Libya ready for 'solid relations' with EU
European Voice - 29 January 2004
By David Cronin
LIBYA wishes to become a fully fledged partner of the EU, one of the country's most senior politicians declared this week.
Until now Libya has had only observer status at certain meetings of the Euro-Mediterranean partnership (also known as the Barcelona Process), which underpins relations between the EU and 11 states in the Middle East and North Africa, as well as the Palestinian Authority.
Ahmed Mohamed Ibrahim, vice-president of the General People's Congress in Tripoli, has signalled that the recent rapprochement between Libya and the West should see it signing up fully to this body. Launched in 1995, the aim of the Barcelona Process is to establish free trade accords between the EU and the southern and eastern Mediterranean countries, and to create a `common area of peace and stability', based on human rights and democracy.
"Libya has been subject to peculiar pressures and as a result of those has not been able to play its full role in Euro-Mediterranean dialogue," Ibrahim told the European Parliament's foreign affairs committee on Tuesday (27 January). "My country is now working towards development and peace and we wish to have solid relations with the world at large, especially the European Union. We certainly do not wish to remain outside this framework; we would like to become part of the Euro-Mediterranean framework."
After years of being an international pariah, the regime led by Muammer Gadaffi is currently edging closer to EU governments and the US following its agreement last month to allow snap visits by international weapons inspectors and its decision to pay compensation to families of those killed by the 1988 bombing of a PanAm jetliner over Lockerbie, Scotland, and also French victims of the 1989 bombing of a UTA airliner over sub-Saharan Africa. European Commission President Romano Prodi has been especially keen for the EU to make peace with Gadaffi for some time. In 2000, he invited Gadaffi to Brussels for what would have been the military ruler's first visit to the Belgian capital since 1992. But he later withdrew the invitation due to strains between Tripoli and several EU countries.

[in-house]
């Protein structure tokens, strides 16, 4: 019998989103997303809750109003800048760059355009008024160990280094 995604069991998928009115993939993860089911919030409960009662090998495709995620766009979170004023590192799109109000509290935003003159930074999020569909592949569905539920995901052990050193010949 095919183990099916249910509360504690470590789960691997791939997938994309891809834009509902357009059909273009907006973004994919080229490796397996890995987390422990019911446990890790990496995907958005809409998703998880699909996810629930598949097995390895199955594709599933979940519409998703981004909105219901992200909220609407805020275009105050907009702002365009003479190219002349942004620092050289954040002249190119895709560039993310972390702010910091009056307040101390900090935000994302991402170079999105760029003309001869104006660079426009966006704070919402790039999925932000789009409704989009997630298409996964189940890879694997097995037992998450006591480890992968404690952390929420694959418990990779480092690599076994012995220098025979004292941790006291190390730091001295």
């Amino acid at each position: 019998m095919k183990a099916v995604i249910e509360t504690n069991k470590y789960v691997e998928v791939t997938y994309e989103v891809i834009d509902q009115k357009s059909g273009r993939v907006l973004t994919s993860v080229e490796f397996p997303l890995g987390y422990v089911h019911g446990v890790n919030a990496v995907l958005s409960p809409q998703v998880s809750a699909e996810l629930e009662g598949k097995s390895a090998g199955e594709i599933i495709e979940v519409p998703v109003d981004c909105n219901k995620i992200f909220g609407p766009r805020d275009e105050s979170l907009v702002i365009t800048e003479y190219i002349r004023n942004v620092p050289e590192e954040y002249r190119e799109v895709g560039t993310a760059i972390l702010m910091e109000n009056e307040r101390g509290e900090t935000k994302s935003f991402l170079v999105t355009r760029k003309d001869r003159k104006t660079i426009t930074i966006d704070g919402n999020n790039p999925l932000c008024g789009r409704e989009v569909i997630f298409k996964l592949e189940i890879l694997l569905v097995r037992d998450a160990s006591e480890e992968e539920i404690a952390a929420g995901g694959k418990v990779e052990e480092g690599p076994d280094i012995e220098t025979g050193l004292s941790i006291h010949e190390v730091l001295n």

Ibrahim, who was leading a parliamentary delegation on a visit to the EU institutions, insisted Gadaffi, leader of the 1969 socialist revolution, has no administrative role in present-day Libyan affairs. Instead Libya claims to exercise 'direct democracy', where the general adult population can have a say in a series of decision-making conferences and committees in their villages, towns or cities, with a similar model used for the General People's Congress at national level.
"Libya is not ruled by Gadaffi," said Ibrahim. "Gadaffi can propose any proposal but the people have the final say. He's not a ruler per se; he's a thinker, a person with charisma, who's well-loved in our country."
But his remarks met with a sceptical response from MEPs. Charles Tannock said he would take the comments with "a pinch of salt"; the UK Conservative said he had met Gadaffi's son Seif-al-Islam in London and had deduced that he had been conferred with considerable power by his father. Swedish Green Per Gahrton, meanwhile, asked when the EU would be able to send a mission to supervize a presidential election in Libya.